backpack roundup 1
Above: ElephantRuffles, DogsStar Wars

backpack
Photo Via

The PDF pattern also comes with instructions to enlarge the backpack to fit school-aged children like this one:

Backpack

Photo Via

If you just don’t have enough sewing machine hours between now and when your littles go back to school, take a look at the Made By Rae Sellers Pool on Flickr!  You’ll find some awesome backpacks for sale there, with links to registered sellers’ shops.

Now get thee to a sewing machine and whip up some Toddler Backpacks! When you’re done, share them in the Backpack Photo Pool on Flickr!

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Introducing the Ruby Top

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I’m currently working on two (OK, after the response to this post, maybe three) new women’s patterns, the first of which will be going into testing very soon! The newest one is called the “Ruby Dress and Top Sewing Pattern” and is based on the Arrow Dress that got such a positive response from everyone when I posted it a couple of months ago. It’s a simple design, and it’s so easy to sew! The pattern will include both a dress and a top length. I’m really excited about it, and I hope other people will be excited to sew it, too!!

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This print (on the lower half) is part of the “Indian Summer” collection from Sarah Watson for Art Gallery fabrics. The entire line is absolutely adorable, but I really like this modern triangle-based design, especially in this lovely shade of blue-green. I made the yoke out of a white voile, so it would be a bit on the sheer side.

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Even though this particular fabric falls into the “quilting cotton” category which generally is OK (but not fantastic) when it comes to sewing garments, I have to say that Art Gallery prints their fabrics on one of the most lovely, lightweight, smooth cotton substrates out there. I am actually starting to avoid many of the quilting cottons on the market right now, because they are terribly beefy-thick and drape poorly when made into clothing. Art Gallery’s cottons, though, have the unique characteristic of being soft, light, and silky both when you purchase them AND after you wash them. This is truly a rare thing, since most other quilting cottons lose those features once they go through the wash. Much to my chagrin, may I add, since I often buy quilting prints hoping to make them into clothes. I promised at one point to write a whole post about quilting cottons, so I’ll put together my list of favorite quilting cottons when it comes to sewing garments soon.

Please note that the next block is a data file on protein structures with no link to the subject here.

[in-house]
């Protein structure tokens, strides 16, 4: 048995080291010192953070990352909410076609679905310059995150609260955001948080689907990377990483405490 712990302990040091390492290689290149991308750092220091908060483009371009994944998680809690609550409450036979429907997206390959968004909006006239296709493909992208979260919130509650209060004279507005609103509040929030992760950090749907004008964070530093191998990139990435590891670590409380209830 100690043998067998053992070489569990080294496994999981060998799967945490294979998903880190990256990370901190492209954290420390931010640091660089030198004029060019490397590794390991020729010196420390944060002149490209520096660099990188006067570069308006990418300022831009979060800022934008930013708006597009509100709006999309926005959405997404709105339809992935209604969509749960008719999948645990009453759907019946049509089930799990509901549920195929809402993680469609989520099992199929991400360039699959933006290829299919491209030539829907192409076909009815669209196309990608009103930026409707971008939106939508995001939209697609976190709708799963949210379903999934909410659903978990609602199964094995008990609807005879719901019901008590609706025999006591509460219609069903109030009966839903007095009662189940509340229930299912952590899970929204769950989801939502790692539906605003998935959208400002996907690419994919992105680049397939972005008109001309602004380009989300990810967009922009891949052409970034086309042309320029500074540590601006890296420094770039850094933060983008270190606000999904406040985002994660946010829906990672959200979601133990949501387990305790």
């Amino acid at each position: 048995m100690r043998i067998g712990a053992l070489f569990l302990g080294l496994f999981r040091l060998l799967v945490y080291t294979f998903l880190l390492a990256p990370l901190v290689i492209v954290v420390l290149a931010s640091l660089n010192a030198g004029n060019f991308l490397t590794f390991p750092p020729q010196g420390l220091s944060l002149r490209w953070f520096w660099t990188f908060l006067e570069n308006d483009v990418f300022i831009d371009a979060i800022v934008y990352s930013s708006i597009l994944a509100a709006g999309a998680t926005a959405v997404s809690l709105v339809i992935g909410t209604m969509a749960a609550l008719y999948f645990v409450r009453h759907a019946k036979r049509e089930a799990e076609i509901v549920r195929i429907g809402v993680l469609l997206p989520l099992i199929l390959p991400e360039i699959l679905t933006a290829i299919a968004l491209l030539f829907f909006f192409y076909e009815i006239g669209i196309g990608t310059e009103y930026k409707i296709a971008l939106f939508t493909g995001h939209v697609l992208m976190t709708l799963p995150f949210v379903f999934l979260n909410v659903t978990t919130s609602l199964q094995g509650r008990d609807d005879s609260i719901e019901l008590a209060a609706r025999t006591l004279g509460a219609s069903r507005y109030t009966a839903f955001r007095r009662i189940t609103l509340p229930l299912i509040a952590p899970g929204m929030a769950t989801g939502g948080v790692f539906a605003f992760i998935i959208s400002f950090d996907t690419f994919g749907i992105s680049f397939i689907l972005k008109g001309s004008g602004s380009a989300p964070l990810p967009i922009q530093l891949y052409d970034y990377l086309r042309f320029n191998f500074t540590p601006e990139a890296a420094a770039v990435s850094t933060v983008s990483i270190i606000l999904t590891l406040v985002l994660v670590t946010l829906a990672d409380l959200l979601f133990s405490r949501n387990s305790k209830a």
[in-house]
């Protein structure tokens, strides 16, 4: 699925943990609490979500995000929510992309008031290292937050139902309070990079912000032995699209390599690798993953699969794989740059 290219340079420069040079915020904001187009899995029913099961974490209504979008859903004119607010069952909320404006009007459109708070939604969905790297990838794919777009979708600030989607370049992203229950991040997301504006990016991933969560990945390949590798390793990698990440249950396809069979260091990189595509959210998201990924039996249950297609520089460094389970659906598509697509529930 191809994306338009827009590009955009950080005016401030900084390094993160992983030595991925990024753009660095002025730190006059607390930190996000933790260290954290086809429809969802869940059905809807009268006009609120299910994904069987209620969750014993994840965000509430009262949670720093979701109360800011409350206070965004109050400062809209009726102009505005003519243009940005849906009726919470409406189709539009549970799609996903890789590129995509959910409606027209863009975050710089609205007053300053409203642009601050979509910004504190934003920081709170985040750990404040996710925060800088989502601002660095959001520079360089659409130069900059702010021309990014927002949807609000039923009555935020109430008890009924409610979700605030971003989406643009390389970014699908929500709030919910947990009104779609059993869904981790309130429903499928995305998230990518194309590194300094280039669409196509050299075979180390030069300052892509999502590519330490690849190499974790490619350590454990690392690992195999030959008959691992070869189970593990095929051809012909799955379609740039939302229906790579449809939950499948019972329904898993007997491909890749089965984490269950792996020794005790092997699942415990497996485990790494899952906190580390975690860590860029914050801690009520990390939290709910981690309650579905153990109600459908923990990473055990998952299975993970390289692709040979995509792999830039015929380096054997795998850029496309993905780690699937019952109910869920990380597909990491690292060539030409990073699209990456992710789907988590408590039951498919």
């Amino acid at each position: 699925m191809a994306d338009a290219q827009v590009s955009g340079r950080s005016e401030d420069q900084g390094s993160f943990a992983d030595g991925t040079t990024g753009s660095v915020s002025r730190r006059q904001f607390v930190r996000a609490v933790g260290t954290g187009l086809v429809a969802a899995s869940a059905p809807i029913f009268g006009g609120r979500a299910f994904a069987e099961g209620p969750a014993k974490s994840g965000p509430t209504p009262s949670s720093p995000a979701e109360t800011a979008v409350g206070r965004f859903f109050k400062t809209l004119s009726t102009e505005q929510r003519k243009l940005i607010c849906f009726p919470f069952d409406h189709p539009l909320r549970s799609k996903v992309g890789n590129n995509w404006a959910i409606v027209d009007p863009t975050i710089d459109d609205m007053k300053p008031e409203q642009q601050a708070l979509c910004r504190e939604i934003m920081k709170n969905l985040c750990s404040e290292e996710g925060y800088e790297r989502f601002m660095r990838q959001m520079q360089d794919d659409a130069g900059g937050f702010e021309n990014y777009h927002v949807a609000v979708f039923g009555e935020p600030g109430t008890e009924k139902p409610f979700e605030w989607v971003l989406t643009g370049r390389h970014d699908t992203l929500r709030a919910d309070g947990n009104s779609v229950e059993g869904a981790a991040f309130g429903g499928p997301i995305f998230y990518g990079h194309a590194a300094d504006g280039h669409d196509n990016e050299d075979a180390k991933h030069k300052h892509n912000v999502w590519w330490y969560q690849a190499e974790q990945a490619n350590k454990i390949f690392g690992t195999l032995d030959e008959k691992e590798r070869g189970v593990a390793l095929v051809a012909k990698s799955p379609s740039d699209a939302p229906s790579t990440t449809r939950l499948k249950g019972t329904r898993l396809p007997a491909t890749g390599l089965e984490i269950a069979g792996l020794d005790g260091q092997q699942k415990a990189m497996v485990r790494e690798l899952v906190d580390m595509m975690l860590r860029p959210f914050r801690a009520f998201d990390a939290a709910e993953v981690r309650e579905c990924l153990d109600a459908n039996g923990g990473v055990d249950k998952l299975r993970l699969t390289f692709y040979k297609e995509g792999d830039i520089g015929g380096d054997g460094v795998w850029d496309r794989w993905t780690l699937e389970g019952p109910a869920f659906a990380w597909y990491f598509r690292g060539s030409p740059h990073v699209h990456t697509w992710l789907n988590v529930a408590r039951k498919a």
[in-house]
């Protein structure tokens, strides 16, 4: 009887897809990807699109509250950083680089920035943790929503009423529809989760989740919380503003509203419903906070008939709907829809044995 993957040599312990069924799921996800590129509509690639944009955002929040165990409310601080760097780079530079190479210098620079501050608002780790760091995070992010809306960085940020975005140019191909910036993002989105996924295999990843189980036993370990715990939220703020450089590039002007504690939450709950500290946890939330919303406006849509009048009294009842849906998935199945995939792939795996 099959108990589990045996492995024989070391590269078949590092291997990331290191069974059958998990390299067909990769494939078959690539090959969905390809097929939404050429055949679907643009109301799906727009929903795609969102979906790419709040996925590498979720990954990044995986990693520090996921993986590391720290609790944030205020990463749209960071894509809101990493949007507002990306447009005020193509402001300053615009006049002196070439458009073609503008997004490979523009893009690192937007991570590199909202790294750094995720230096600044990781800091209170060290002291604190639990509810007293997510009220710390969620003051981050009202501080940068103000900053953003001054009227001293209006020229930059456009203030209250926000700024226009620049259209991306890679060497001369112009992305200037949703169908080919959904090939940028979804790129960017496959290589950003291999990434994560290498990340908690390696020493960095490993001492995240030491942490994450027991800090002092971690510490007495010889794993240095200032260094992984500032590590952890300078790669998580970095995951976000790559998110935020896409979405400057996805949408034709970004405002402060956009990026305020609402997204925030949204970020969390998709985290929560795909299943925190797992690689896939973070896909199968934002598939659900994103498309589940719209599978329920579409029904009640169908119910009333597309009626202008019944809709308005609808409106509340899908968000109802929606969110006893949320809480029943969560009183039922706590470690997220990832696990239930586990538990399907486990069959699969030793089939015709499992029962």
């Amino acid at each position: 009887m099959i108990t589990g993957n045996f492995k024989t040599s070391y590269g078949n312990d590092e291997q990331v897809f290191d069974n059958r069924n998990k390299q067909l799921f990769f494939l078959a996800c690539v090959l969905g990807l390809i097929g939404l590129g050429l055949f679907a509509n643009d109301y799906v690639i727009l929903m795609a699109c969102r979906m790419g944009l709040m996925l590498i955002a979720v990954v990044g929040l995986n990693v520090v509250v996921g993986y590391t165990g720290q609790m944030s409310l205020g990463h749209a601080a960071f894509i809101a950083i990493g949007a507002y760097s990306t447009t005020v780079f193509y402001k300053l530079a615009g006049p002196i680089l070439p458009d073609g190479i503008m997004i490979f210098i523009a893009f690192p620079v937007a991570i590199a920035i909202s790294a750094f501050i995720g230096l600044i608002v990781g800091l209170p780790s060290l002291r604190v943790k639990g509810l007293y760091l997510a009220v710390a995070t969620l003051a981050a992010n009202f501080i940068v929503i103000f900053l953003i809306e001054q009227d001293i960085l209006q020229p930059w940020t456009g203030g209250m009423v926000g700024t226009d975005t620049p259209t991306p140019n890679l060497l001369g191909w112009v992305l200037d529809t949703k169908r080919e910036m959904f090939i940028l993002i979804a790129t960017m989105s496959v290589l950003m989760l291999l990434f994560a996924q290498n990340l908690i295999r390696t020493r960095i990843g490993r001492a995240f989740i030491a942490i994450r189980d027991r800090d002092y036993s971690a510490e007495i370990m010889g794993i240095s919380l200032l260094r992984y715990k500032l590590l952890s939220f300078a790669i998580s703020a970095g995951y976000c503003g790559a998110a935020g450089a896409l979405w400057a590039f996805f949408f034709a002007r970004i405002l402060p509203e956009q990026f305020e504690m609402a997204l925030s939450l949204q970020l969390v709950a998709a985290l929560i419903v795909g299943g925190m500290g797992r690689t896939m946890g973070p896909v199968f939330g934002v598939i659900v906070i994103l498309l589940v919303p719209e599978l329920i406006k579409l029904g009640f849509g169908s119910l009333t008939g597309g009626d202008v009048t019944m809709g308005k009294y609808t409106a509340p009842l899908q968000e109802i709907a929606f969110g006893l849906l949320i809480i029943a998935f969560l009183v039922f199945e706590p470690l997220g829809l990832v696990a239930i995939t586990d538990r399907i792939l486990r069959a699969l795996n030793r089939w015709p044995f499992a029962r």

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Anyway, I love my new top! Look for the Ruby Dress pattern soon!!!